Jackie Collins takes great pride in the story: It's about Chinese officials banning her steamy novels because they feared she was corrupting Chinese youth. But when soldiers went to stores to confiscate more than 200,000 pirated copies of her books, they came away empty-handed.
"They couldn't find any because they were bought so quickly," Collins said with delight.
Collins' novels are always snapped up quickly. They are sure-fire bestsellers and have sold 100 million copies in 30 countries.
Collins makes no excuses for her sexy stories.
"I write very commercial fiction," she said. "I don't think my books do any harm. I don't think they are pornography. I think they are fun sex-- honest sex. I think my books have a moral edge. (French director) Louis Malle called me a 'raunchy moralist,' and I think that's what I am. I don't pull punches."
Men often object that Collins creates heroines who are stronger than the male characters. "They are usually stuffy, up-tight men (who object)," she said, laughing, "usually critics. I think men are taken more seriously, especially if they are writing the kind of book that I write. Women have always been criticized for writing about sex. It's taken for granted that a man would do so."
For someone who is rich and famous and writes about the rich, famous and powerful, Collins is remarkably down to earth. No plastic surgery, $20,000 dresses or heavy makeup. She loves to gossip and has a ribald sense of humor.
"I love my work," she said, tossing back her long mane of brown hair. "I love to write."
October is a big month for Collins. She is co-executive producer and writer of "Jackie Collins' 'Lucky/Chances,' " NBC's six-hour miniseries, which begins Sunday.
Based on her two popular novels, "Chances" and "Lucky," the three-part drama follows the lives of the strong-willed Lucky Santangelo (Nicollette Sheridan) and her equally strong father, Gino (Vincent Irizarry).
Collins' latest novel "Lady Boss," a sequel to both books, is in bookstores as the miniseries airs.
NBC hopes "Lucky/Chances" will lure viewers away from the baseball playoffs on CBS. And not just female viewers. "What red-blooded male would want to watch the playoffs when they can see Nicollette Sheridan?" Collins asked.
Collins had numerous offers to sell the rights to "Chances" and "Lucky," but turned them all down until NBC gave her the chance to be executive producer and to write the teleplay.
"I was creative consultant on (the ABC miniseries) 'Hollywood Wives,' " she said. "That meant they never consulted me. It's a very good Hollywood trick. They pay you a fee and then they never consult you. The show had great ratings, but it wasn't what I wanted to see on television. It didn't have the heat of the book. It was totally miscast with 12 huge stars who were all wrong for their roles."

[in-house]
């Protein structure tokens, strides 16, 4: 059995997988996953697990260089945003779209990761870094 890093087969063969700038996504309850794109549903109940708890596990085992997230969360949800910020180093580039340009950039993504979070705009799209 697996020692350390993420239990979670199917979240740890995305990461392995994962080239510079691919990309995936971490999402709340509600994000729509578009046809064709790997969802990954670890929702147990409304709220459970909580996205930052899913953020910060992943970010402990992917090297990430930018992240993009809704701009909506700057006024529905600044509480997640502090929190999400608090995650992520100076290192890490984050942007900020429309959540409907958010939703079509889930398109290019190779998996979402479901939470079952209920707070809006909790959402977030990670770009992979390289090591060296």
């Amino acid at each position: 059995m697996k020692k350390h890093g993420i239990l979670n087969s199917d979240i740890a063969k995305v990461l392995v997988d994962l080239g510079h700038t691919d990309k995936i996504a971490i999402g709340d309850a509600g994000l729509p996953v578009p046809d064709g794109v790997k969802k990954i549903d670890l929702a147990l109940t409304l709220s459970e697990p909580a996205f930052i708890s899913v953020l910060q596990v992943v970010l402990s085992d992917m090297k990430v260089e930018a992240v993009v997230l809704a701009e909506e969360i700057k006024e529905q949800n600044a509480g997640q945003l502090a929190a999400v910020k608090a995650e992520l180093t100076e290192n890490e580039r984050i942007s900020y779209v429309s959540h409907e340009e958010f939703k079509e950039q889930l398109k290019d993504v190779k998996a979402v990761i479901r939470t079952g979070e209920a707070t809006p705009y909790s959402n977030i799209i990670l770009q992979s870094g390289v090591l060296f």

To win the rights, NBC gave Collins what she wanted.
"After they green-lighted the script, they started making suggestions for the lead roles, which were major stars," she said. "I said, 'Let's have a fantastic young terrific cast, probably more or less unknown, who are going to be right for the roles. The stars we will put in cameo roles around them.' "
When Collins first moved here from England a decade ago, she wasn't taken seriously by Hollywood. "They would have loved 'Hollywood Wives' to flop. Then they could have dismissed me and said, 'She knows nothing of Hollywood. These wives don't exist.'
"What happened was the book was so enormously successful that they had to accept me. I have a lot of friends who are terrific that I don't write about. There are some great Hollywood wives who are into charities."
Hollywood plays a guessing game every time Collins writes a new book. People angrily accuse her of writing about them. "I usually say, 'Look, it's not you. There are a million characters like that. There are a million fading superstars in Hollywood. It's not your husband."
Collins was inspired to write "Hollywood Wives" after having lunch at a swank restaurant. "The women all had the same face lift and the same clothes," she said. "They could be anything from 30 to 50. They have this white stretched skin and not a line on their face and no character.
"I like a face with character. That's the European way. When a woman gets older, it's more sensual. I bumped into Jackie Bisset the other night, she is a raving beauty anyway, but you can see she has had nothing done. She has lines and has character."
Collins, married and the mother of three daughters, said she leads a "normal life" in Beverly Hills. Her favorite day is one where she has nothing to do but write. "I don't put on makeup," she said. "I put on my track suit and run out in the garden with my dogs and sit out there and write."
"Jackie Collins' 'Lucky/Chances' " airs Sunday through Tuesday from 9 to 11 p.m. on NBC.